Mitsubishi President and CEO, Robert McEniry has given an upbeat assessment of Mitsubishi Australia's position, which will be further strengthened by a full product launch program over the next six months.
While the Challenger is due in dealerships in November, a small number of i MiEVs (pronounced "eye-meeve") are expected late this year or early next.
"We'll be happy if we can get 20, 10, or even five (i MiEVs) this year. The issue is to get the ball rolling... next year we anticipate better supplies," Mr McEniry said.
While "there has been extraordinary interest (in the i MiEV) at private sale level", Mitsubishi's strategy is to initially lease the first batch, with most to be allocated to corporates, "perhaps some councils" and semi-Government authorities.
The strategy here is to get the car into the hands of people and organisations who will give it some profile.
As for pricing, Mitsubishi research indicates that customers would be prepared to pay a "Prius-plus" sticker price for the i MiEV.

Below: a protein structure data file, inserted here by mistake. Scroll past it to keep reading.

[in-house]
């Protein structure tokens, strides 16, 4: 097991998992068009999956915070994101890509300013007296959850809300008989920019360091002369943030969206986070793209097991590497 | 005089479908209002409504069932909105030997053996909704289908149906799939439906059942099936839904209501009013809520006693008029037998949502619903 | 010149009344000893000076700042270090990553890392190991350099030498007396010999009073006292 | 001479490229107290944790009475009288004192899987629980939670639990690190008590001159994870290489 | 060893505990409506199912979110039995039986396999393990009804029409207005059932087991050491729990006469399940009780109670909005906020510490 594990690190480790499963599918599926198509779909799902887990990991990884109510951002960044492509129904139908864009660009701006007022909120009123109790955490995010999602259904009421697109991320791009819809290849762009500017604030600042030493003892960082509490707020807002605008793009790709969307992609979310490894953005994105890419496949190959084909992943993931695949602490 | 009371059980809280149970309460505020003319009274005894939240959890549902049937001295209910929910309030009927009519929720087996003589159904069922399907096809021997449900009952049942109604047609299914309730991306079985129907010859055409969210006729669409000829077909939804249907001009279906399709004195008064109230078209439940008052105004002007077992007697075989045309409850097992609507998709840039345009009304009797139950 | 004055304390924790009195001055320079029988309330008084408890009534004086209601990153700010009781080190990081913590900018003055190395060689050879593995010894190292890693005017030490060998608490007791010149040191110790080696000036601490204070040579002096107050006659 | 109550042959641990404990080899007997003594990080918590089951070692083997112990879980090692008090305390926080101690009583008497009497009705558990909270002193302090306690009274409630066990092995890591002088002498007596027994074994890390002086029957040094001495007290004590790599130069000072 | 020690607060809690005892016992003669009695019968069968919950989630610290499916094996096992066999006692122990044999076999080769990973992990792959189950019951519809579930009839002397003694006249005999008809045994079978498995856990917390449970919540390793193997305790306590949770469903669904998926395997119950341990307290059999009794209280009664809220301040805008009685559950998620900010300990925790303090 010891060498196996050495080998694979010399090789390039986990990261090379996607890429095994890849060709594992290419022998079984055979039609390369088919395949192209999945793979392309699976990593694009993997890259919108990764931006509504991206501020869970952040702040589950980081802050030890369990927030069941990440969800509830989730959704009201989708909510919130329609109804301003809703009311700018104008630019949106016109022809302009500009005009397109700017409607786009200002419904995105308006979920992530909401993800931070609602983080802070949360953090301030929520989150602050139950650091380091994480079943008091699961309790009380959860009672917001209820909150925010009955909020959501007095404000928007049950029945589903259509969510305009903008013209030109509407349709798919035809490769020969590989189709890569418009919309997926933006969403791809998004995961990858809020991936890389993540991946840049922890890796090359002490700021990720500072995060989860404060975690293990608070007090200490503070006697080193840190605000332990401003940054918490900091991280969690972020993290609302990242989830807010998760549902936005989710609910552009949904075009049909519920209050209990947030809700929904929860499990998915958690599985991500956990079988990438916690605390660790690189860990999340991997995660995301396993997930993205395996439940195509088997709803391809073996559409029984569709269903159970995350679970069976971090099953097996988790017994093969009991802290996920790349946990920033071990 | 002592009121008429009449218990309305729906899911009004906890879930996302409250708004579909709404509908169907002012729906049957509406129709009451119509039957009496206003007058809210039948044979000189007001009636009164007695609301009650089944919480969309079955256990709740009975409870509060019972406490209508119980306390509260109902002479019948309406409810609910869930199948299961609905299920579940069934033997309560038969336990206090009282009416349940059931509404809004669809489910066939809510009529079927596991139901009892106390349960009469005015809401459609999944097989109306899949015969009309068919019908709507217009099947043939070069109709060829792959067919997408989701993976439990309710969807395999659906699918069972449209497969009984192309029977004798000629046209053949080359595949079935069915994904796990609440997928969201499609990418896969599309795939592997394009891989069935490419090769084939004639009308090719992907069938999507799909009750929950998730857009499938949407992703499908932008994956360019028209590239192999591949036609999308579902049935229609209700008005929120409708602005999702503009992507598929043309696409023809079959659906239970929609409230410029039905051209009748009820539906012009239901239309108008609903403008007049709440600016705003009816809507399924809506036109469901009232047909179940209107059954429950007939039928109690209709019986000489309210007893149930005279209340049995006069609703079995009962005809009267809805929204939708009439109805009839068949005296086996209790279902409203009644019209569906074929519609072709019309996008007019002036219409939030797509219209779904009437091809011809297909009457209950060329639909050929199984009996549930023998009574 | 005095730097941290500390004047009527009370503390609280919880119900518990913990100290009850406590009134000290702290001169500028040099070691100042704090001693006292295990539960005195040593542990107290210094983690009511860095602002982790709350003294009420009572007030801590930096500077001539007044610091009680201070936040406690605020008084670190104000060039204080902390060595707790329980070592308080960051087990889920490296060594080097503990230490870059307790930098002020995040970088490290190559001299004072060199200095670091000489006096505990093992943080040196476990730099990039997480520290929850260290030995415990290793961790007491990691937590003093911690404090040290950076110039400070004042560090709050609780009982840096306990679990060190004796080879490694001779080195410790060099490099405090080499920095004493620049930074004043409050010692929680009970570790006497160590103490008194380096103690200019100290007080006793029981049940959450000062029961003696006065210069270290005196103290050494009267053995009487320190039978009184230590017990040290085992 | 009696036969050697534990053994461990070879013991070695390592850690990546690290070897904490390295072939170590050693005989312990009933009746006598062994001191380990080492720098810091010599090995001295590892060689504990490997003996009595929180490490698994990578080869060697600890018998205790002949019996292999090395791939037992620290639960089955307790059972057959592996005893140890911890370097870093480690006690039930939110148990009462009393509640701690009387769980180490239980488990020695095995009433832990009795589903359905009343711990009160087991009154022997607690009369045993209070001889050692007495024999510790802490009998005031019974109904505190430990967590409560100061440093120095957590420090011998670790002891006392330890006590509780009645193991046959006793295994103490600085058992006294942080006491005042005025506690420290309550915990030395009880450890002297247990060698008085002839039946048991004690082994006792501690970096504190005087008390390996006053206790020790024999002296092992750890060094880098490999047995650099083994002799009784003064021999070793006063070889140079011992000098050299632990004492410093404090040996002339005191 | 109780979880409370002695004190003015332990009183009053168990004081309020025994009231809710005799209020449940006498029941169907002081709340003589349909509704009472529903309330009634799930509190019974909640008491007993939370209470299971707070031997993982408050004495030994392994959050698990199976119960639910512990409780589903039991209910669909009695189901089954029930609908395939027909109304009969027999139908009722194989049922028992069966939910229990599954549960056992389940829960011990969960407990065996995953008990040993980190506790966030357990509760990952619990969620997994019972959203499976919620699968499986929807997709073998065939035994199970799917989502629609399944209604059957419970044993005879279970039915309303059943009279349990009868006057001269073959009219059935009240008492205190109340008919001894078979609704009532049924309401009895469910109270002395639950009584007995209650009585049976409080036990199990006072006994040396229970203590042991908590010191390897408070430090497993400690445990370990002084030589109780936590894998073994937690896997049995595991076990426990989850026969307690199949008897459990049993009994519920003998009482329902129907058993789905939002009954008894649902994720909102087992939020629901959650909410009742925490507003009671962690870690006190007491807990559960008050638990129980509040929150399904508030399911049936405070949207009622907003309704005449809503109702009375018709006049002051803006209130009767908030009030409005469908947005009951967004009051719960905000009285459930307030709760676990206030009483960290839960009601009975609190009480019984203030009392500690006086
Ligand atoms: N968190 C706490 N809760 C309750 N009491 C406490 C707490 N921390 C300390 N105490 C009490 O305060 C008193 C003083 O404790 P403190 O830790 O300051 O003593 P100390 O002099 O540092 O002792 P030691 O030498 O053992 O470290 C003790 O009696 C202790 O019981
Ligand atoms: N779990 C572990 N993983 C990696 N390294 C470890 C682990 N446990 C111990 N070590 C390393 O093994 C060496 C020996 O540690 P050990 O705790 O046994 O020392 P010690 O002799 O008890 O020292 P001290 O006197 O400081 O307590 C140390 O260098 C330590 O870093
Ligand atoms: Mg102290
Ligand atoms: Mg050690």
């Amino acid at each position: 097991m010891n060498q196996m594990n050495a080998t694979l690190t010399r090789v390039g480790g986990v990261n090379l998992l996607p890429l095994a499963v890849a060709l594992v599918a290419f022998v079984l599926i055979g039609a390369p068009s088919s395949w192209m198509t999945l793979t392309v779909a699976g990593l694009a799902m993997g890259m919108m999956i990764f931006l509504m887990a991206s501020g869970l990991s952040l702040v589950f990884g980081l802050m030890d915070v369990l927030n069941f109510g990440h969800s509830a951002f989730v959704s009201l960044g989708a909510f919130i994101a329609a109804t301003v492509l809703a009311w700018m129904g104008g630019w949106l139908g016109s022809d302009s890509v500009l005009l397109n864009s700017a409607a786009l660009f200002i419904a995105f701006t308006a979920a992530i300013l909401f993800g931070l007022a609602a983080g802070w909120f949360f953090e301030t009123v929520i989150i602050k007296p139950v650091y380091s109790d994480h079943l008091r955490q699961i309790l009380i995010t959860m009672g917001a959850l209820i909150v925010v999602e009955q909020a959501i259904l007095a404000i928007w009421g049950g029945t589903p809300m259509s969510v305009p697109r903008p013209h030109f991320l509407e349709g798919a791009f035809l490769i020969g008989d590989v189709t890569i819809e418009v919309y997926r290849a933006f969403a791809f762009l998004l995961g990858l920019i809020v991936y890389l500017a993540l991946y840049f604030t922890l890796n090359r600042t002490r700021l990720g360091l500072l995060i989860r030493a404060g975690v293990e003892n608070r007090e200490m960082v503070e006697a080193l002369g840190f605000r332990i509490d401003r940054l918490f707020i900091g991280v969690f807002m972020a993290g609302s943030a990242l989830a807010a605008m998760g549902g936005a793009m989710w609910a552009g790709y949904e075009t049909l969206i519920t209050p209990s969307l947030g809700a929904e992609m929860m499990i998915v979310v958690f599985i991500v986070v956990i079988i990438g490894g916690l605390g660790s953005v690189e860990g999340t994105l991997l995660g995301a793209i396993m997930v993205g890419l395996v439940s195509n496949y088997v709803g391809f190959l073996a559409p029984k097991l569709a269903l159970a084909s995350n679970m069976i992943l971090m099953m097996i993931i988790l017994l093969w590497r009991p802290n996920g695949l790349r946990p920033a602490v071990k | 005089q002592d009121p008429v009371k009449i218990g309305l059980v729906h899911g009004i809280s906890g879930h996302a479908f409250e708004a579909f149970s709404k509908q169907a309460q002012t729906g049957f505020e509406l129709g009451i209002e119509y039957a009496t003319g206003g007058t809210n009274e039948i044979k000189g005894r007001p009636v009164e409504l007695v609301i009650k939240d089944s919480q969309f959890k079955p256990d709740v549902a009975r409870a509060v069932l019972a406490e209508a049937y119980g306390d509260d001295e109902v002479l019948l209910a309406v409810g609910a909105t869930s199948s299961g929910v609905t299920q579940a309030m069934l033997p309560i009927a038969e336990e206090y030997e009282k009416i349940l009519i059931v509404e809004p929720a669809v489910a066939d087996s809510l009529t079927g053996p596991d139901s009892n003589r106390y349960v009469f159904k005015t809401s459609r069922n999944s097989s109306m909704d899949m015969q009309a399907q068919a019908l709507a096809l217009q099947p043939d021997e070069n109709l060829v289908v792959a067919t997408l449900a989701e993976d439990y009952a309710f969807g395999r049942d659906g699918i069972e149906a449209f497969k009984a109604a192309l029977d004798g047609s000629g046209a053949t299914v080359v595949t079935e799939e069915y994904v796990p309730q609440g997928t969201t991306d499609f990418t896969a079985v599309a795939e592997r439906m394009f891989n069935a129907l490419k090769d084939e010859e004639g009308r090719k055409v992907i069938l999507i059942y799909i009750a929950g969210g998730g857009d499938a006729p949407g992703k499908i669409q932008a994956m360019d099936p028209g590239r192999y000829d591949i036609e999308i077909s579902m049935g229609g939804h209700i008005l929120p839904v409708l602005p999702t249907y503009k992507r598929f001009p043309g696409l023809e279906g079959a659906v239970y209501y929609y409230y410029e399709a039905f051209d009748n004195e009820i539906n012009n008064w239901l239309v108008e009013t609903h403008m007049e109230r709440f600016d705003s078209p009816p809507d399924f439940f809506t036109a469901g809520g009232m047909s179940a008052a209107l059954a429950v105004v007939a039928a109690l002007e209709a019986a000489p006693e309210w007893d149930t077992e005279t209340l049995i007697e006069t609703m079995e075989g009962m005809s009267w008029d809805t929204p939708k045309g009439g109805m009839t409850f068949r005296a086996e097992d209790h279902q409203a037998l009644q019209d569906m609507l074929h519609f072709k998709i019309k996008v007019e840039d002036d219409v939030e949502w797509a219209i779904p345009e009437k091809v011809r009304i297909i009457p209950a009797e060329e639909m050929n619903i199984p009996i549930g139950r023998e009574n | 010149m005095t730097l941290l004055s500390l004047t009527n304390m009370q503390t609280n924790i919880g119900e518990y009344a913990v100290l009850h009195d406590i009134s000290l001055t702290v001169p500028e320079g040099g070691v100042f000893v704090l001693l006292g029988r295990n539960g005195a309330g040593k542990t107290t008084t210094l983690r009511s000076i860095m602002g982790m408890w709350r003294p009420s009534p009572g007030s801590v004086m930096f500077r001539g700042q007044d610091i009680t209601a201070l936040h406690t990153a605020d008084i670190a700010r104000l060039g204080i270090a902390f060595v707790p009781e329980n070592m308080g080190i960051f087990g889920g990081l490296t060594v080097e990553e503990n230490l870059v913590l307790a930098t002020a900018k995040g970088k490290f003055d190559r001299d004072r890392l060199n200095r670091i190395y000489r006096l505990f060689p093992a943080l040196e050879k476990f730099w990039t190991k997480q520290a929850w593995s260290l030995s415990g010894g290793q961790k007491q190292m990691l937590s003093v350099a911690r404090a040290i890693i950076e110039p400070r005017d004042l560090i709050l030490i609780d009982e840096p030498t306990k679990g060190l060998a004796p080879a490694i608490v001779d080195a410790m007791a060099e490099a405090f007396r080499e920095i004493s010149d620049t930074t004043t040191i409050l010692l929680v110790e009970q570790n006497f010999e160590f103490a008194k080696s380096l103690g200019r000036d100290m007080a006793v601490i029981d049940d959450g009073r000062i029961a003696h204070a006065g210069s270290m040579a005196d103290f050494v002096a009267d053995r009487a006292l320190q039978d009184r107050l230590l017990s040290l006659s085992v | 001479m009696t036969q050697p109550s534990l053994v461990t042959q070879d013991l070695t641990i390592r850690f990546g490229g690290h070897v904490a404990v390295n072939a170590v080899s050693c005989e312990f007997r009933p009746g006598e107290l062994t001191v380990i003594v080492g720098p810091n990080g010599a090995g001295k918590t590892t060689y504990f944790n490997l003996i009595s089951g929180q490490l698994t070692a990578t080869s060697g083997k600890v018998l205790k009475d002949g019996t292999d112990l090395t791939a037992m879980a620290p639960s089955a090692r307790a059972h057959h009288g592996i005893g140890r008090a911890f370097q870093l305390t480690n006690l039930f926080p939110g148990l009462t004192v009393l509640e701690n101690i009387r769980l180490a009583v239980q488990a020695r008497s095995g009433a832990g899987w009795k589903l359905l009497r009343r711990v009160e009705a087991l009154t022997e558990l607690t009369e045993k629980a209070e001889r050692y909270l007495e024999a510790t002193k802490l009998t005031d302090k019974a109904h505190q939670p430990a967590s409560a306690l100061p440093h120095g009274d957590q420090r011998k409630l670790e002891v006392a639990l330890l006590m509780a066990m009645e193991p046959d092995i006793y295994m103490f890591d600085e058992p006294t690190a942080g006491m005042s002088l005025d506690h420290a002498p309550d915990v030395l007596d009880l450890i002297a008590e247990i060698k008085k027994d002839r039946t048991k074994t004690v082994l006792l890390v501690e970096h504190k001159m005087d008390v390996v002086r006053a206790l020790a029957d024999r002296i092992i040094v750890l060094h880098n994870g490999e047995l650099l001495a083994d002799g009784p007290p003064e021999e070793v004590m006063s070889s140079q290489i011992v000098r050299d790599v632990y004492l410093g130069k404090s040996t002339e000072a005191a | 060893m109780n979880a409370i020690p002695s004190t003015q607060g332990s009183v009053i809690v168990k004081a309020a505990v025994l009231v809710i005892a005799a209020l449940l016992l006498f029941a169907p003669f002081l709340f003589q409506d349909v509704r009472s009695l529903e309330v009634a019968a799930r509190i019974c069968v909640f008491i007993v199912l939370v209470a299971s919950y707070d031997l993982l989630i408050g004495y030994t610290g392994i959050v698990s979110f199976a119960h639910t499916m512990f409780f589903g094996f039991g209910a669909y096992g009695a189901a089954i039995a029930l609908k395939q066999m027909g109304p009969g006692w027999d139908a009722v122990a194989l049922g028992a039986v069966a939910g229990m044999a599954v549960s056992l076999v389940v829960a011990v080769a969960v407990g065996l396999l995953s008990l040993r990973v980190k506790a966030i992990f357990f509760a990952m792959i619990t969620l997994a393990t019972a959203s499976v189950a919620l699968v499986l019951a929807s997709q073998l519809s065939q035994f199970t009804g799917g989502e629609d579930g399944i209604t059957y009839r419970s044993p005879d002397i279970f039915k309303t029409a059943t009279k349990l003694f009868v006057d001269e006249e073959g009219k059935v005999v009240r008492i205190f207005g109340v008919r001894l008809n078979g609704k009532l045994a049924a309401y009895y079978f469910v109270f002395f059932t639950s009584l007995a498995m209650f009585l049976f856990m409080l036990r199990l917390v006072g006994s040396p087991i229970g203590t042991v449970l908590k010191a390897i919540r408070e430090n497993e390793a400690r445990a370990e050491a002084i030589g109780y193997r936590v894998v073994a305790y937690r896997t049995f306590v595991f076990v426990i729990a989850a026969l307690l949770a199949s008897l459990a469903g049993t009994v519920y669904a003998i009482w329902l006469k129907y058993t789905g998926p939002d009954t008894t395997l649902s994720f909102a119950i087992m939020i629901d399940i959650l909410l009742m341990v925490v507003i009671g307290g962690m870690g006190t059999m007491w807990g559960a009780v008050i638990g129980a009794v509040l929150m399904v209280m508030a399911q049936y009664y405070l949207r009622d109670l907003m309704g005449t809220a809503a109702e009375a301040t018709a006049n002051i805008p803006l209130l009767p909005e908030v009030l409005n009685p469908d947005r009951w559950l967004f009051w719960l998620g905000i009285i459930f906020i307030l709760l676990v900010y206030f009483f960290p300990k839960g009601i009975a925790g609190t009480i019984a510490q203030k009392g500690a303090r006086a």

While there is currently next to no infrastructure in place, "we plan to bring in as quickly as possible (a number of) fast-charge-stations for the i MiEV," Mr McEniry said.
With stock shortages due to sales demand for Triton, Lancer and Outlander; with current sales exceeding retail and wholesale targets, and with a full book of new products heading this way, Mitsubishi Australia has found itself with a strong balance sheet and in a positive cash position.
Last financial year, MMAL returned a net profit of $1million; while barely 'in the black', that result reflected a turnaround of $356.5 million from the year before.
In the past year, the local operation has eliminated over $70 million in structural costs, reduced inventories by $65 million, and "moved from being a borrower to a net lender," Mr McEniry said.
"This has given us a stable base for going forward," he said.